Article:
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New AFL teams 'need ready-made leaders'

By Roger Vaughan 19/02/2008 08:42:00 PM Comments (0)

The last man to steer an expansion club into the AFL thinks it is "critical" that the next two newcomers have established leaders among their players.

Comments by former Port Adelaide chief executive Brian Cunningham have highlighted one of the biggest challenges that will face the league - how to build the initial playing lists of the two expansion clubs.

Expansion is suddenly a hot topic in the game after AFL chairman Mike Fitzpatrick said on the weekend that the league wants to set up a team in western Sydney, possibly as early as 2012.

The league is already determined to establish a Gold Coast club by `11.

Asked if the two new entities must have at least a few ready-made AFL leaders among their players, Cunningham replied: "Absolutely, in my mind - trying to build a club from scratch is a pretty difficult exercise.

"We were fortunate, because we had an existing footy culture and we had a pool of potential players within the local competition."

Cunningham was chief executive at the Power from their 1997 debut until their 2004 premiership.

The Power staged a recruiting coup for their debut year when they enticed Brownlow Medallist Gavin Wanganeen from Essendon - a defection that still rankles former Bombers coach Kevin Sheedy.

"It took us 18 months to get him over the line, so it was a long time," Cunningham said.

"That was his choice, he had a great career at both places and we all enjoyed that.

"I don't see Kevin Sheedy very often these days, but yeah, he always has a crack at me.

"It was a serious statement, it had to be a serious statement that we're in the market now and we don't just want to be there as an also-ran.

"We were there to be in the game and win."

Adelaide-based Cunningham has not kept a close eye on the media debate over the last few days in the eastern states about expansion.

But he has no doubt existing clubs will not make it easy for the newcomers, especially in the area of recruiting concessions.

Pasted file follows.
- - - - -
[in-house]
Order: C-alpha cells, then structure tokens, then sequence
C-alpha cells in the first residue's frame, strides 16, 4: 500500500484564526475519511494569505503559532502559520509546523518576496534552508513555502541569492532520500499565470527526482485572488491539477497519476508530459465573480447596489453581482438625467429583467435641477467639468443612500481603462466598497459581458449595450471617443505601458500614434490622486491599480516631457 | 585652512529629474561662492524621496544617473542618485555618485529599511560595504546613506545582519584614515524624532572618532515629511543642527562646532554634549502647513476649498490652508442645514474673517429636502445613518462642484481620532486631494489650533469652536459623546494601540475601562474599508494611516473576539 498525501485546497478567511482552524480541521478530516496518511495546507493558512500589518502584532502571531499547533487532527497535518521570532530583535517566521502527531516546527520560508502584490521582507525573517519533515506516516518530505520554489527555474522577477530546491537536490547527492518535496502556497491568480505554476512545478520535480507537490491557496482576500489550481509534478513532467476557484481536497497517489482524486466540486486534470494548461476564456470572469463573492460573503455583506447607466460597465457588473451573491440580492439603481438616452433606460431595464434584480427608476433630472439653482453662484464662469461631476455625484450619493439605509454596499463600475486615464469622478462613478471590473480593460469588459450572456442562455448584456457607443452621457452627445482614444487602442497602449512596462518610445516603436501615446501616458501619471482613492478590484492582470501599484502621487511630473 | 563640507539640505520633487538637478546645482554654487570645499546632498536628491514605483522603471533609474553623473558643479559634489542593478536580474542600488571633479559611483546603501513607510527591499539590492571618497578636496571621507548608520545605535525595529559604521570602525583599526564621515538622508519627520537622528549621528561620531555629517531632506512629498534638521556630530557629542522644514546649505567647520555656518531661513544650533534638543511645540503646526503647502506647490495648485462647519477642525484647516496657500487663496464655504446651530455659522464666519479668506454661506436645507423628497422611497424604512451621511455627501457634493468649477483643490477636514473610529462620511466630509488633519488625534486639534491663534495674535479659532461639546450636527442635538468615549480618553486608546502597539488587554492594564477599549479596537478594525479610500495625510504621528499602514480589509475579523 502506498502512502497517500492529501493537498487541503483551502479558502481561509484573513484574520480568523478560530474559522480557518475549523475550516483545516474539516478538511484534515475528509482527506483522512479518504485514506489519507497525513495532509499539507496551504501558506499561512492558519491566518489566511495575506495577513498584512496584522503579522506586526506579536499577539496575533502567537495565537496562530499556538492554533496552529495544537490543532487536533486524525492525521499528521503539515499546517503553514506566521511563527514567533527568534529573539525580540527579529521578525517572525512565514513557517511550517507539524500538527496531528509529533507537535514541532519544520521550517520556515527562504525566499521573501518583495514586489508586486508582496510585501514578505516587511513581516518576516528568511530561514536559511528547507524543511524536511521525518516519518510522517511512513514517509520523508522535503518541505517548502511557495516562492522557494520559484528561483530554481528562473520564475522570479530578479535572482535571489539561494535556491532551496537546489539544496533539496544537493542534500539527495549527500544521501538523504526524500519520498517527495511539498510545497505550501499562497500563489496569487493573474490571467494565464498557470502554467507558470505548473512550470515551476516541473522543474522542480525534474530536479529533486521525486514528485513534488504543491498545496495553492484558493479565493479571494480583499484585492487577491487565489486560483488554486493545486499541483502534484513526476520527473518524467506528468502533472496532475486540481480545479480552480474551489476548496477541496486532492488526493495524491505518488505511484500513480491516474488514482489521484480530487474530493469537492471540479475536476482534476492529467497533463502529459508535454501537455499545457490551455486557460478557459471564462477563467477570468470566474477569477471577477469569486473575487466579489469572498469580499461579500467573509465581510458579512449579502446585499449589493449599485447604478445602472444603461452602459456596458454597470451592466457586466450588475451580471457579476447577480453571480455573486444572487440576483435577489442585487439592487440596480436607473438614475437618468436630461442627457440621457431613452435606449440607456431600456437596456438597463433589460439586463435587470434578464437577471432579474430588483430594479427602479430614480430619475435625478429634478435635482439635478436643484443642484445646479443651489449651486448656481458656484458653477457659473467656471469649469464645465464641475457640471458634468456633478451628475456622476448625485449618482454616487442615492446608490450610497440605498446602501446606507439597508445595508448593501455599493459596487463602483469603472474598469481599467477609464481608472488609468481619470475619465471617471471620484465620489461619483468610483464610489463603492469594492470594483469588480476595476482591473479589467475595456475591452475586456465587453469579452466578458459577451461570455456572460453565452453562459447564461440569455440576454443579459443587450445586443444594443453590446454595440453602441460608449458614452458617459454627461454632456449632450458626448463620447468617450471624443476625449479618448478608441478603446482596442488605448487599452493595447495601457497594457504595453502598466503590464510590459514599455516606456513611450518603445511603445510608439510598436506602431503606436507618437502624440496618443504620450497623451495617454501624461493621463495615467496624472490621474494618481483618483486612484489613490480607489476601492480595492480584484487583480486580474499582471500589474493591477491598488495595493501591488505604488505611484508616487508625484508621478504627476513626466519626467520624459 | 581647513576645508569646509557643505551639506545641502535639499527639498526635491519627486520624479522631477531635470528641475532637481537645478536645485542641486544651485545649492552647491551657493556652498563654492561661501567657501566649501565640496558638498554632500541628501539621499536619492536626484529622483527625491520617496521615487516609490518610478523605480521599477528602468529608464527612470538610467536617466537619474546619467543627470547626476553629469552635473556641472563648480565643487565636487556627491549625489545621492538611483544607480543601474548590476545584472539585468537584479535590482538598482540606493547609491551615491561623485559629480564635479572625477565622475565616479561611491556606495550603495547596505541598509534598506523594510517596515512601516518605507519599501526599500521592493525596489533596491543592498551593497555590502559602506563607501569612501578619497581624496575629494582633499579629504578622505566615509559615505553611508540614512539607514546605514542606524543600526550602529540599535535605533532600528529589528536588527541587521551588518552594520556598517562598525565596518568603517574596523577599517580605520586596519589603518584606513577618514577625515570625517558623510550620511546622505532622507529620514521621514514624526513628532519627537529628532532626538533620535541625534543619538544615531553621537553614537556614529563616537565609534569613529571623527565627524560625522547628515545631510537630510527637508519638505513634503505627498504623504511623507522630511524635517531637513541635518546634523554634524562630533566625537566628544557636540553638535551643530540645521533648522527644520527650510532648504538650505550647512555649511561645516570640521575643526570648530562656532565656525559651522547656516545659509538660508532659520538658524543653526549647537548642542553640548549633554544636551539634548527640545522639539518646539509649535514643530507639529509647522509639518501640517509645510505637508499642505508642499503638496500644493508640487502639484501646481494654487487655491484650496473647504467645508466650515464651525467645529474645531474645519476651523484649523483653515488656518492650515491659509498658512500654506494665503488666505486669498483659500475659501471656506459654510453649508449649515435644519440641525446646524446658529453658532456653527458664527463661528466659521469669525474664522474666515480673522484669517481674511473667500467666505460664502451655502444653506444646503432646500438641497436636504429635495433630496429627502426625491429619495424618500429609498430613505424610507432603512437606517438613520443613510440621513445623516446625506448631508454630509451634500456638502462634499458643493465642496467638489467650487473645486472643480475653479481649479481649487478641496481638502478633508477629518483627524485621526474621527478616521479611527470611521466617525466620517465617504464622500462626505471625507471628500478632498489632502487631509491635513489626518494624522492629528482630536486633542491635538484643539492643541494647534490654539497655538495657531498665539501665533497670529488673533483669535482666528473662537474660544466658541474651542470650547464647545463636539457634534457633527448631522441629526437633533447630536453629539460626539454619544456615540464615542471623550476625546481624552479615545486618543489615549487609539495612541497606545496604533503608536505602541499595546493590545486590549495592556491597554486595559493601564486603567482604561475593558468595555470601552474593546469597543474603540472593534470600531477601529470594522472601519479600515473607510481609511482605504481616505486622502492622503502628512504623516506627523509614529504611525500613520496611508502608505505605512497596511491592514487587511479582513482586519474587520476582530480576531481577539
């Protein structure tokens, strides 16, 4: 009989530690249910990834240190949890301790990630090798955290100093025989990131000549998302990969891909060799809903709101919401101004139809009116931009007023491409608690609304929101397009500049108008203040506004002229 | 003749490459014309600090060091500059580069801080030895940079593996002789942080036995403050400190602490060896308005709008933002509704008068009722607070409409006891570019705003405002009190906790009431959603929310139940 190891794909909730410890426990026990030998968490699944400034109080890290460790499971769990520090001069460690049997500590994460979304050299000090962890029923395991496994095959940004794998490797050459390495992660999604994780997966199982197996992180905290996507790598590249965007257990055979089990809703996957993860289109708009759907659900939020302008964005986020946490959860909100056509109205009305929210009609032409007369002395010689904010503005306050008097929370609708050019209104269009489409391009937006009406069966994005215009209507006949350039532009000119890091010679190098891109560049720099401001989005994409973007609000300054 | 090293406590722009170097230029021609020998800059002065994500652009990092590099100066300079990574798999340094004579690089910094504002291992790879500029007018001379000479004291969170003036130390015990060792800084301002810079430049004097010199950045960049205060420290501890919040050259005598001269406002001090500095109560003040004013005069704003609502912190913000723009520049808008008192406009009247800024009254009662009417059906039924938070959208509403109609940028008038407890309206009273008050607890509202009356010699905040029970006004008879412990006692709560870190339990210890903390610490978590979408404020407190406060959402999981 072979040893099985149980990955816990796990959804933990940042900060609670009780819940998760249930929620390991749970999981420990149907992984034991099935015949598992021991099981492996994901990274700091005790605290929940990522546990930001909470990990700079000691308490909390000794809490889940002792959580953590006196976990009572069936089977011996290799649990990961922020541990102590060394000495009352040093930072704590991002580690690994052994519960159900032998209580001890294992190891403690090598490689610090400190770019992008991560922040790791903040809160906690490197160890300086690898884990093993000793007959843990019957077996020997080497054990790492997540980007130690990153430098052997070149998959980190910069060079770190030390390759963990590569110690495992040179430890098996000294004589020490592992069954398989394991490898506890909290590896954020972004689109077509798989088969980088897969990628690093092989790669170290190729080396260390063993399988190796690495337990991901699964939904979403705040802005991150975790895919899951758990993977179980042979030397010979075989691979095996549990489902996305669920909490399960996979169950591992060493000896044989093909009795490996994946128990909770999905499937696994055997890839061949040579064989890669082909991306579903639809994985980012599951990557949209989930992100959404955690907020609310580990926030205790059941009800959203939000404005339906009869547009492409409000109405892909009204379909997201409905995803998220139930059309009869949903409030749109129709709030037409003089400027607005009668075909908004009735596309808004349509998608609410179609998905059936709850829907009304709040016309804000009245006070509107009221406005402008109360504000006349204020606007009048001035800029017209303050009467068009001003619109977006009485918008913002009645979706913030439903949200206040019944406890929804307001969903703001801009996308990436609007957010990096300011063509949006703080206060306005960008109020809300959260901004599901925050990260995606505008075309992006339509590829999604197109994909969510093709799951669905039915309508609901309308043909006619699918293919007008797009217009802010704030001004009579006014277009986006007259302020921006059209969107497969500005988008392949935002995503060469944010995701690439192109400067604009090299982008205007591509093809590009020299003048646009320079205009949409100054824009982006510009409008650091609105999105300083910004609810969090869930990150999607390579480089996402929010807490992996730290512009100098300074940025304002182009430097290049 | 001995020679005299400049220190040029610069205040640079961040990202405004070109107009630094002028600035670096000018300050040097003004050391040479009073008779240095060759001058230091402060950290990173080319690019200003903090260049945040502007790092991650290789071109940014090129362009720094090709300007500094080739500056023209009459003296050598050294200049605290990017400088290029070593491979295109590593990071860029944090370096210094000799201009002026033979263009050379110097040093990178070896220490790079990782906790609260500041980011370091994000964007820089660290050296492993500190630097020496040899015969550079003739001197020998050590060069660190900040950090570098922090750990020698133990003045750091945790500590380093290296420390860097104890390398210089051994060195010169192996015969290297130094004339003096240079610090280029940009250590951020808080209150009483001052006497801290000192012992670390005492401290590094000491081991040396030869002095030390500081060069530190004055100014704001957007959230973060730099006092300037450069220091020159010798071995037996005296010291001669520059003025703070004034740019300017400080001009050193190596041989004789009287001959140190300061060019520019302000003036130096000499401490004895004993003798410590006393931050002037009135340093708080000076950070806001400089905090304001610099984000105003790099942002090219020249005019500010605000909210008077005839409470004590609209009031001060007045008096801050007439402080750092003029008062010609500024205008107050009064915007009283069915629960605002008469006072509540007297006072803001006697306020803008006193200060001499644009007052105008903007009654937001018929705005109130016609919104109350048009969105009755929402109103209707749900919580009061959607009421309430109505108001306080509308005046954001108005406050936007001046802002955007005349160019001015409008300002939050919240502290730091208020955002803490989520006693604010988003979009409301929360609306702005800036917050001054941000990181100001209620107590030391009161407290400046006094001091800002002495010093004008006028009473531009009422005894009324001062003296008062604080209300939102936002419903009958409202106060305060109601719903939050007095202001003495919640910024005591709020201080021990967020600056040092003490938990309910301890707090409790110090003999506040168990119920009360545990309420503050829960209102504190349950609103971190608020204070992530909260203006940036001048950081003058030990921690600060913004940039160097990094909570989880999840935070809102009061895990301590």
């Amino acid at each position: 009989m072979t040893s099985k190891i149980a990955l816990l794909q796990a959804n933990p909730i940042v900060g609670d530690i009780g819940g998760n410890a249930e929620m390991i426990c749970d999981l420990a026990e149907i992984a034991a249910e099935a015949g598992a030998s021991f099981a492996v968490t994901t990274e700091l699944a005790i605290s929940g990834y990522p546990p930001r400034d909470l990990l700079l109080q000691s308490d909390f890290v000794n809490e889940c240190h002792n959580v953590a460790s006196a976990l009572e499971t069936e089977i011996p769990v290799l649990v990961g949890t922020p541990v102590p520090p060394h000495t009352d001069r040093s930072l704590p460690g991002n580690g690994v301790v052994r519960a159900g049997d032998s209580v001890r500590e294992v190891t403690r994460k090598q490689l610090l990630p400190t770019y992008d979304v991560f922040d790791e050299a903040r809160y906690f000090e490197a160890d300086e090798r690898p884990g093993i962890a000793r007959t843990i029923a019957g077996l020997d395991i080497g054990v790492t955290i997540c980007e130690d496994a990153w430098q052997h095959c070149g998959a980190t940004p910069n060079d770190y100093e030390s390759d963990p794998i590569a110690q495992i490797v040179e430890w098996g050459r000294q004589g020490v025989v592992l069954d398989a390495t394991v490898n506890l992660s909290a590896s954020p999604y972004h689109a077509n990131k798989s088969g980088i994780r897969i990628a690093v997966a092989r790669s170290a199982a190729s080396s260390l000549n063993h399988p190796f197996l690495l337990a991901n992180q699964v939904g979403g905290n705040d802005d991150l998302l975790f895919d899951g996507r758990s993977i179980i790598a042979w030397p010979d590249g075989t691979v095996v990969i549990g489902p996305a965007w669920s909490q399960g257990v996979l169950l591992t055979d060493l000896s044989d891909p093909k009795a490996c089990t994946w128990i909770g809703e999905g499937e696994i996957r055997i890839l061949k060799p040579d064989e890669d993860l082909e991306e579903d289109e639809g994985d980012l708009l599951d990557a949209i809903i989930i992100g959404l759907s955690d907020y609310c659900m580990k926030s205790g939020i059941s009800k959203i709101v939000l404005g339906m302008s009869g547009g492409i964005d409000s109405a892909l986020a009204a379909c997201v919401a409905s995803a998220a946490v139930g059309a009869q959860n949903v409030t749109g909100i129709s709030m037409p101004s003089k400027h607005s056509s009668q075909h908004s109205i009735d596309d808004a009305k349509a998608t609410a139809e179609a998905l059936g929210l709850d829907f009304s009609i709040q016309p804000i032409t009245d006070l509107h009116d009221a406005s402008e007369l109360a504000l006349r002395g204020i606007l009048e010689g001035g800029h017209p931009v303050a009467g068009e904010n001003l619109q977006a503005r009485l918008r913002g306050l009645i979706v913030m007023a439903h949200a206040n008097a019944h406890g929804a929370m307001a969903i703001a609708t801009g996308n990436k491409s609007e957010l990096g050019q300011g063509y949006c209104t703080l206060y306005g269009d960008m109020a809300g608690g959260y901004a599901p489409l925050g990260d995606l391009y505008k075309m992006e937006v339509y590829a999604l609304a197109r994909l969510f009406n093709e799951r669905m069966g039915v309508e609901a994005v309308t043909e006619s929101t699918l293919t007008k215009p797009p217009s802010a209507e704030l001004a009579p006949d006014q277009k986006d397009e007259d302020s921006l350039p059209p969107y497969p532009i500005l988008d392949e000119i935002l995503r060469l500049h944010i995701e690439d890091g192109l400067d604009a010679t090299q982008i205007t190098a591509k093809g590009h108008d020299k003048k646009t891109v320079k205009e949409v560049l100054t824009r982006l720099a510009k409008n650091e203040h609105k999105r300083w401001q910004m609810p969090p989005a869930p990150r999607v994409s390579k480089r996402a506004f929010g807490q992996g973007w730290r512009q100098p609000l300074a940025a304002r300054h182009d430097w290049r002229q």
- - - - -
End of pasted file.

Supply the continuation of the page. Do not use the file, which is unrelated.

Cunningham pointed to the recruiting benefits for West Coast when they became the first expansion club in 1987, and then their successors.

"As the years wore on, my view - and most people who would look at would say clearly - (is that) the concessions got less and less and less," he said.

"As more clubs came in, the other clubs lobbied harder and worked to keep the concessions pretty low."

Port also had the advantage of coming from a successful local club in a strong AFL state - the expansion clubs will have to develop in expansion Australian Rules areas.

Apart from gaining at least a few leaders among their players, Cunningham added the new clubs must have strong administrations.

"It's the way footy clubs have always operated, you've got good admin people, good staff, knowledgeable people, (then) you end up having a good club," he said.

"They recruit the right players and they develop the right culture in the organisation, notwithstanding (that) your key man there is your coach, and his panel of coaches.

"You've also got to think about the commercial side of it, you've got to start earning some money, too.

"It's a competitive environment."

Cunningham said the league appeared to have given the new clubs a good lead-in time of at least three years.

The AFL will work on plans for the expansion teams over the next three to four weeks before presenting their ideas to the presidents of the 16 clubs.

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